Some of Australia’s most beautiful and remote roads regularly fall victim to illegal dumping and the rubbish that people throw out of their cars. Rubbish litters the verges of most of our busy highways, but littering and dumping is also blighting many of our back roads. The volume of roadside rubbish in Australia has fallen since 2009 but there’s still around 34 bits of rubbish for every 100 metres of highway.
The impacts aren’t just visual, there are health hazards too. People dump hazardous substances, defecate, and dump hard refuse and organic waste in rest areas. The economic impact on everyone, via government funded clean ups is huge, topping nine million dollars in NSW annually.
The Keep Australia Beautiful 2016 ‐ 2017 National Litter Index says that while the volume of rubbish collected from highway survey sites dropped 13% last year, highways are still second only to industrial areas in the total volume of rubbish found.
The NLI report doesn’t account for another gross part of travelling the highways. Illegal dumping. Again, highways are second only to industrial areas for this offense. In this article, NSW Roads Minister Duncan Gay said the NSW government spent more than $9 million on clean-up costs each year with one rest area costing more than $850,000 to clean up annually.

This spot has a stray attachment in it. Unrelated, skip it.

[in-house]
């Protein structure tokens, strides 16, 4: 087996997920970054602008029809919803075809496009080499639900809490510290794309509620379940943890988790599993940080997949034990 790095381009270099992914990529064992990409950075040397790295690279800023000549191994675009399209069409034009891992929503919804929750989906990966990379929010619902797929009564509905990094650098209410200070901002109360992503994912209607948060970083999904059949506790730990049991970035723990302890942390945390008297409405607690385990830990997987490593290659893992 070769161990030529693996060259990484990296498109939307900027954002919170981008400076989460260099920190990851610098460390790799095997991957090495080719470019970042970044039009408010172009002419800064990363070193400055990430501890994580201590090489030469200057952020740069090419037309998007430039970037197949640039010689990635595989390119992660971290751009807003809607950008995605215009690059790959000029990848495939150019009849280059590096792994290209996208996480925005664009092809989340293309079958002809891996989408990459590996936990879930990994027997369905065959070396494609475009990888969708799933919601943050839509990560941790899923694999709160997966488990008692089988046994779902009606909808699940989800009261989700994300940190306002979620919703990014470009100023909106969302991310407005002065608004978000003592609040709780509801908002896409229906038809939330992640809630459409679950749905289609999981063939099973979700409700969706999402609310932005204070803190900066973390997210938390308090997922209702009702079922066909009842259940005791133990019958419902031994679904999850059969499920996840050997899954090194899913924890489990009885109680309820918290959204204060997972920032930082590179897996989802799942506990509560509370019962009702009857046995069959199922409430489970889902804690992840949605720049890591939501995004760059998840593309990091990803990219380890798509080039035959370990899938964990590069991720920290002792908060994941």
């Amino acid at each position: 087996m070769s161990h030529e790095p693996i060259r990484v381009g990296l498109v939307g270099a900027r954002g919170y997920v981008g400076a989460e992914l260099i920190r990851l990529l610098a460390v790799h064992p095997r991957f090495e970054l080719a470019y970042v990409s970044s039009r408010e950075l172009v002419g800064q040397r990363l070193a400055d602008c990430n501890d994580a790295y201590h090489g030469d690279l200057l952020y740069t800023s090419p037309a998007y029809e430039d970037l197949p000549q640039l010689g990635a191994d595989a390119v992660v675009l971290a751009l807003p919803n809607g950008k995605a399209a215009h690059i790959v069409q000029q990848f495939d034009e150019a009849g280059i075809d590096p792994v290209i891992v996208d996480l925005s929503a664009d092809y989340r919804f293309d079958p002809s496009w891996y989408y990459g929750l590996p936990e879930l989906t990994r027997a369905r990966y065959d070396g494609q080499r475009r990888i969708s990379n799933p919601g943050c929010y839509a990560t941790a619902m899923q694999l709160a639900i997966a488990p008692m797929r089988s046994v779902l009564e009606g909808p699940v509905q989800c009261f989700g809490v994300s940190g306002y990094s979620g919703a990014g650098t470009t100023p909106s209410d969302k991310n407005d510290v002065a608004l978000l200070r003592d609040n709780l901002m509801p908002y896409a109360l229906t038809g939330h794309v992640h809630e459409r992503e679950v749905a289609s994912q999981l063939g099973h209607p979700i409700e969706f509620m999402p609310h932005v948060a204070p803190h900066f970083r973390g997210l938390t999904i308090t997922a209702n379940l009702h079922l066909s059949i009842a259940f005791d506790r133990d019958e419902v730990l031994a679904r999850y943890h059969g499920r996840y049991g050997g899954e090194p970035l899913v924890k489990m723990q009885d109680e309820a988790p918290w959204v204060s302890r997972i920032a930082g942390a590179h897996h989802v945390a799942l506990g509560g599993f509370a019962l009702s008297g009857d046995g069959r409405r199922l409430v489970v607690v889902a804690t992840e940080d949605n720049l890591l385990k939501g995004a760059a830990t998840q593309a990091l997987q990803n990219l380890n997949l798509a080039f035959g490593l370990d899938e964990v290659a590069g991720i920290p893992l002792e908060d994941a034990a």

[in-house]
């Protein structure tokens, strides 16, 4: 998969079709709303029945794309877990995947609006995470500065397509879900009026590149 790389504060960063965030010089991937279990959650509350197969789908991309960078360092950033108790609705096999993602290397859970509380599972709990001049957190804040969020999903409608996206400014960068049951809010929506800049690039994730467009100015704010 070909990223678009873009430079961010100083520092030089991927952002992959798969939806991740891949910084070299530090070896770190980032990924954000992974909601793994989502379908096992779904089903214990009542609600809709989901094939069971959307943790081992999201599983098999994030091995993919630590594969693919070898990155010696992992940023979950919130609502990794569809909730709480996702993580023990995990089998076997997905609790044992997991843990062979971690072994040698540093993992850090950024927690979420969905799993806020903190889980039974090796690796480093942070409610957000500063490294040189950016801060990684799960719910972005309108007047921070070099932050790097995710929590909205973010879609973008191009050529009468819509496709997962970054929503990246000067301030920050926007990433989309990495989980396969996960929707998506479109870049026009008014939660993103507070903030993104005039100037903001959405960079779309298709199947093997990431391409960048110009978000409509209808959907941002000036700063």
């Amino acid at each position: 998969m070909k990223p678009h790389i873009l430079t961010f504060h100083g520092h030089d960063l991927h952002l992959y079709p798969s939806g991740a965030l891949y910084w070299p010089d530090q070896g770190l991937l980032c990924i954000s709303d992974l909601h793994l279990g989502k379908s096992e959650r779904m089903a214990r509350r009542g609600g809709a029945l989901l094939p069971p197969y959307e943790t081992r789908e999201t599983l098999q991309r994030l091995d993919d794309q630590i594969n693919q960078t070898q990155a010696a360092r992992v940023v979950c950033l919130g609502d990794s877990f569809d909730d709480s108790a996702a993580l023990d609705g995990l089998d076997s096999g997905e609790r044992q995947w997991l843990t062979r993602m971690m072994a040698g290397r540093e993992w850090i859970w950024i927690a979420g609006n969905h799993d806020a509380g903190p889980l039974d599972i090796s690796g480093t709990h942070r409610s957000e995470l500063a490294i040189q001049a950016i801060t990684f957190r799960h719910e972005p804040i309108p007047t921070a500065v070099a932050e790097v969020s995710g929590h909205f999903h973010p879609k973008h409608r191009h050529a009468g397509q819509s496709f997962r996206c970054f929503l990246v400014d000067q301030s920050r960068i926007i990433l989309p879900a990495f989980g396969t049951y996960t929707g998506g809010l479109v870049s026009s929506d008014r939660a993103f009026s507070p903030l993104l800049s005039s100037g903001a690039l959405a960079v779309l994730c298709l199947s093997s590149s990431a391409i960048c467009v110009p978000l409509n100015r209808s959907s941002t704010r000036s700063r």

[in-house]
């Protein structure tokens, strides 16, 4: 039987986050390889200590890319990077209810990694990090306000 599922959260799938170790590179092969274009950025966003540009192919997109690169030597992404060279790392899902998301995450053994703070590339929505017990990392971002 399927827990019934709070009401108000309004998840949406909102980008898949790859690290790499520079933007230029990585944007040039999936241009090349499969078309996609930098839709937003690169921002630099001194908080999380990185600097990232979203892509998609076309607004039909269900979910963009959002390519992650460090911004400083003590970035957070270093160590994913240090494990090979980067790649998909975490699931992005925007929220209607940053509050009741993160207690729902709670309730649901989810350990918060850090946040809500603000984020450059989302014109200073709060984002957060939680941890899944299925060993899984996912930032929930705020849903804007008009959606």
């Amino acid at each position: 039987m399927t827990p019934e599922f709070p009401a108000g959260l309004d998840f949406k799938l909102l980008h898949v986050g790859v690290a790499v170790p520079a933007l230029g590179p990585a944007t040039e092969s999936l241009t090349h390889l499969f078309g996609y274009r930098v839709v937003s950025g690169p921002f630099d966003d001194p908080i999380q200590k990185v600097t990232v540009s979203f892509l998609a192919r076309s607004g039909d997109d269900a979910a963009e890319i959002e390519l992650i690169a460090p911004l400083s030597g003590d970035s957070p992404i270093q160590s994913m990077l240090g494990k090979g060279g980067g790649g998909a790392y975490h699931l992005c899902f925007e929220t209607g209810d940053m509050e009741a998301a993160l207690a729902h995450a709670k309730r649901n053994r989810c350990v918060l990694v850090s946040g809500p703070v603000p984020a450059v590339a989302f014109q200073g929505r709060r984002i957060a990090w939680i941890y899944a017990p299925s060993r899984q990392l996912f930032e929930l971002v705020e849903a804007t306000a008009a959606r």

I wouldn’t recommend straying too far off the road at rest areas. When the surrounding shrubs are garlanded with toilet paper it should be an indication of the disgusting hidden problem lurking.
In addition to highways departments organising and funding clean ups, Australian ‘Adopt-A-Highway’ programs have been in operation for many years. Groups, businesses and individuals volunteer to clean up and maintain stretches of road around their community. These initiatives range from local council to statewide programs.
Government roadside rubbish prevention programs like Western Australia’s Roadside Litter Prevention Project hand out free in car garbage bags and use roadside signage and bin stickers to raise awareness and decrease littering rates. Most states have a ‘dob in a litterer’ service in one form or another. Sadly, South Australia’s ‘dob in a litterer’ website and app is now defunct even though it received 1300 reports resulting in 800 fines being issued.
There are rubbish bins in every park, in every service station, and at every rest area.
There’s no reason to throw rubbish out of a car, yet people still do. What can we do about it?
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